What a sharp turn a franchise can take with one film. After two endearing and enjoyable films in his Spider-Man franchise, Sam Raimi took a staggering blind left down Spider-Man street straight into a New York City manhole. Problems crop up everywhere. Poor character development, poor casting choices for those thin characters, poor dialogue between those thin characters, poor CGI effects in fight scenes between these unlikable characters, etc ad nauseum. What Spider-Man 3 manages to “accomplish” is turn the lovable Peter Parker into an oblivious, groan-inducing shell with the same face but none of the charm. In Raimi’s first two films, Parker makes a fool of himself but in an earnest, naive kind of way. He wants to take a picture of the girl he’s loved since she moved in next door, but right as he’s focusing his camera lens she is pulled away or he is bumped by the jock. His clumsiness and foot-in-mouth syndrome let us root for him to win the girl and save the day. But in the time between Spider-Man 2 and Spider-Man 3, Parker has become completely self-absorbed, swinging into a parade in his honor and trying to solve his now girlfriend Mary Jane’s problems by telling her about his adoring fans and ridiculous detractors (“who could hate me? I’m a hero!” he doesn’t say that but he may as well have). Parker was annoying and clueless even before he adopts Venom and becomes Bangs-Down, extra-douchey Peter Parker. We go from rooting for a loveable goof to face-palming a clueless jerk.
Court of internet opinion, please allow me to outline the evidence that will demonstrate just how guilty the defendant is of ruining a beloved character.
EVIDENCE (CAUTION SPOILERS):
Exhibit A: “Need Tension? Ret-Con your Hero’s Origin Story”
There really is no need for the movie to dig back and change the story around Uncle Ben’s death. It appears that the intent is to make Peter despise Sandman’s character and give into rage. Just to be neatly tied-up at the end with an “I forgive you.” That moment of forgiveness should feel like a huge step for Parker. In reality if just feels like bad writing.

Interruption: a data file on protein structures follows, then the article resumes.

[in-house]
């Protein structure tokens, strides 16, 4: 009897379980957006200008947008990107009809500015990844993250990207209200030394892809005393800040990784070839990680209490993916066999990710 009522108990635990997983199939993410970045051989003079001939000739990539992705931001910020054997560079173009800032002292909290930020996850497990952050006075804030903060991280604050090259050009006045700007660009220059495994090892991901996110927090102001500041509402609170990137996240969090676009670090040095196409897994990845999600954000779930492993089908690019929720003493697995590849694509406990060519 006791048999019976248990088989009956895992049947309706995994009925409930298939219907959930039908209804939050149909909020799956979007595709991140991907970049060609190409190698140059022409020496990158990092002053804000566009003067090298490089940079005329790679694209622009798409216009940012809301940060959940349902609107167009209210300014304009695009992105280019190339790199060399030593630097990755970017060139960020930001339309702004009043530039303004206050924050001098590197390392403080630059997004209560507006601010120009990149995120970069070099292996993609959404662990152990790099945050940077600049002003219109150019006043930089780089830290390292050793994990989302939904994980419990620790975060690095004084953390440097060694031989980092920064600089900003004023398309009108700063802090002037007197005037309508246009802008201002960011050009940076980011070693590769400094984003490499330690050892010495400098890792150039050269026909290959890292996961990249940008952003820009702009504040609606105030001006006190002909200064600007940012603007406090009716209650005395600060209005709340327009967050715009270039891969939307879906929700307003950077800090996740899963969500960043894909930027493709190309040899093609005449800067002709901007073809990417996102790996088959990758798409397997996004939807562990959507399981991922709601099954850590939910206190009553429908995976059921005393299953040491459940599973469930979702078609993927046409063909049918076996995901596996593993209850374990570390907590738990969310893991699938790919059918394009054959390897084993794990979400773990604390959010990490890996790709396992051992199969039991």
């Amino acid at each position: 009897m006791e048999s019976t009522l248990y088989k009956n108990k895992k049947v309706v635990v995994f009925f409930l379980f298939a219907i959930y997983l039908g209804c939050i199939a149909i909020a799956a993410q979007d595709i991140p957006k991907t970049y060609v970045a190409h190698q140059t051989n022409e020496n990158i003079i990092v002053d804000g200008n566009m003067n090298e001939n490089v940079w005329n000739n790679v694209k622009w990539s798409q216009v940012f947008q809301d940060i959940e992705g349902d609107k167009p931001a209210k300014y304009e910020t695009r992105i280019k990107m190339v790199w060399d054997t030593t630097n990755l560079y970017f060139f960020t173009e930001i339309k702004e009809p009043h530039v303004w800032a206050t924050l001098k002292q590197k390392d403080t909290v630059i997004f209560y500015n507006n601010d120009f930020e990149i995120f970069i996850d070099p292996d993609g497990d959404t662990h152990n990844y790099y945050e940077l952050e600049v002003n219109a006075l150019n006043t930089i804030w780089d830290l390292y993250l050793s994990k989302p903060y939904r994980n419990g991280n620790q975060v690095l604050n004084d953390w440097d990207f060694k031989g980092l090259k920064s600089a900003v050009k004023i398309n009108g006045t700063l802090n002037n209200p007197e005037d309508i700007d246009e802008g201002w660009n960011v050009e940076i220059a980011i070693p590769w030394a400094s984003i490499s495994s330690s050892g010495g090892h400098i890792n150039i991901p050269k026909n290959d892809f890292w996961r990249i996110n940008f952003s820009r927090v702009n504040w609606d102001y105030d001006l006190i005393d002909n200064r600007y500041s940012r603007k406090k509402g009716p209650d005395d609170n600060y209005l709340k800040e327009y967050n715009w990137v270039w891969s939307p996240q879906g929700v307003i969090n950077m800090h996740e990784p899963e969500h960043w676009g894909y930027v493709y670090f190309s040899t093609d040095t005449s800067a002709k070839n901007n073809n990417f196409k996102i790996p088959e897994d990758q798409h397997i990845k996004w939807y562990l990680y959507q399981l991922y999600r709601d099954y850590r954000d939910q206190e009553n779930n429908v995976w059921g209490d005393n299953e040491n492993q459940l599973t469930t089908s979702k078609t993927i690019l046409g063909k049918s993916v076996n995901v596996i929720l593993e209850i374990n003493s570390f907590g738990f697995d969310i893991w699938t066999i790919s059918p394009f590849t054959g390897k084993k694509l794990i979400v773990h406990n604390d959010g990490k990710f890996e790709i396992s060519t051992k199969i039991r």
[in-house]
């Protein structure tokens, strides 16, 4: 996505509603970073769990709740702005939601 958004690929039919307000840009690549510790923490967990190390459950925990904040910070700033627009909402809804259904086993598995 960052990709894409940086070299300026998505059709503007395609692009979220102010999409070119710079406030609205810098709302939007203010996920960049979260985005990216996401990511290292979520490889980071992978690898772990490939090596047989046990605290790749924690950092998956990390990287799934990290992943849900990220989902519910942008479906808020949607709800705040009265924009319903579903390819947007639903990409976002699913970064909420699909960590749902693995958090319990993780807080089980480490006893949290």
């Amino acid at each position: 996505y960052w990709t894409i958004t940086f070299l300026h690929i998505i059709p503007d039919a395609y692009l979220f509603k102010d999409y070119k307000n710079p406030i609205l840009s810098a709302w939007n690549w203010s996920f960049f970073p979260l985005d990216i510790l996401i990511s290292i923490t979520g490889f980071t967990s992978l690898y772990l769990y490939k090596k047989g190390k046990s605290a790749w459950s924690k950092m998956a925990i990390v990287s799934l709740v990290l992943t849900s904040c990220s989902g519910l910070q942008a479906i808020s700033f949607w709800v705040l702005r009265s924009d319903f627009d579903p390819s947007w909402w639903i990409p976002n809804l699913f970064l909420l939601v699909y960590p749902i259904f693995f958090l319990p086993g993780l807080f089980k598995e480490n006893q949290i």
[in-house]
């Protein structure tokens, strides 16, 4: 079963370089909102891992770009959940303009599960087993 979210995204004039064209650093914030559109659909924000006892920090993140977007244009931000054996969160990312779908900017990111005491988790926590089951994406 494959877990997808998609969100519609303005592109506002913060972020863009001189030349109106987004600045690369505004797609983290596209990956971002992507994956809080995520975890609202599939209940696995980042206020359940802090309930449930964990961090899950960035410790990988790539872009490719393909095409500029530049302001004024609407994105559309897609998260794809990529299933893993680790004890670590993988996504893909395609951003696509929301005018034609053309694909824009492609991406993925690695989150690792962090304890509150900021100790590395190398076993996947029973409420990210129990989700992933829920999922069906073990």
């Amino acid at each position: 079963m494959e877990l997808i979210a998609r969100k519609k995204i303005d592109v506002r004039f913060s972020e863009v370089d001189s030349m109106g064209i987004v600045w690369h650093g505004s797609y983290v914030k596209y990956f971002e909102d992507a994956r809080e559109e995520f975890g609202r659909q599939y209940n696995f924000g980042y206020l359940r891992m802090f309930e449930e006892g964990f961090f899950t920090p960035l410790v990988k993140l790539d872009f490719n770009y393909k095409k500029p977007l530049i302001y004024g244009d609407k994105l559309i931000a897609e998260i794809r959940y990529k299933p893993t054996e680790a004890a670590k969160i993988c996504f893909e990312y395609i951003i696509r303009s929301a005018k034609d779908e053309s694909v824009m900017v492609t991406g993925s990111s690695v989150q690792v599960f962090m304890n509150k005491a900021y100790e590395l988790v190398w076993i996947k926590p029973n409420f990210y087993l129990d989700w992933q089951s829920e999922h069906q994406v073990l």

Exhibit B: “Need Tension? Make the Hero’s Best Friend try to kill him. Need time to develop other characters? Put the Best Friend on the back burner for a while. Just give him amnesia or something.”
Seriously what was going on with James Franco’s character? I personally enjoy James Franco 90% of the time, which is a pretty good ratio for a big name actor. But his role here is insane. He goes from appropriately villanous, to inappropriately goofy after a concussion, back to appropriately villanous, to forgiving, and finally to self-sacrificing. Like, Peter’s “I forgive you” moment at the end of the movie (which was happening while his best friend was dying yards away. Seriously Pete, wrap it up and go help the guy), Harry’s self-sacrifice should have been a huge moment for him. But we already had a mini-moment when he showed up to the fight after his butler (who had not spoken all movie), assumes a mini-Alfred role and convinces Harry (in two sentences) to forgive Peter Parker. Evidence indicates that his sacrifice was done just to tie up the loose end of his unraveling character.
Exhibit C: Too Many Super-Villains in the Kitchen Spoil the Soup
So we have Eddie Brock, Sandman and Harry Osborn. Three villains but not a single good one. Let’s look at their origin stories. After a few short minutes spent showing us the unlikable side of Brock, Bangs-Down Peter turns the rival photographer in for fraud, pushing him onto the road to supervillainy. It’s a stretch but sure.
We don’t know a lot about Flint Marko until he stumbles into a top secret research facility by jumping a fence, you know, the usual way of breaking into top secret places. But don’t worry there is barbed wire on the fence which he rolls straight through, so it was kind of tough. Marko falls into a pile of sand just as an impatient scientist flips a switch leading to molecular fusion of Marko’s DNA with sand. Thus Sandman is born.
The problem with these two origins partly comes from how coincidental the bestowment of super abilities appears. Both are in the right/wrong place at the wrong/right time. But so was Peter when he was bit by the radioactive spider so we can’t take off too many points. The difference is that Peter, along with Norman Osborn from Spider-Man and Doc Ock from Spider-Man 2 are given time to ease into their abilities. For Sandman we spend maybe 90 seconds watching him figure out how to manipulate his new sandy body. Brock gets the goop and is instantly as strong as Spider-Man, no figuring out the powers or efforts at character development. We’re on a time constraint and the movie has a lot of villains to get through so we won’t take off too many points.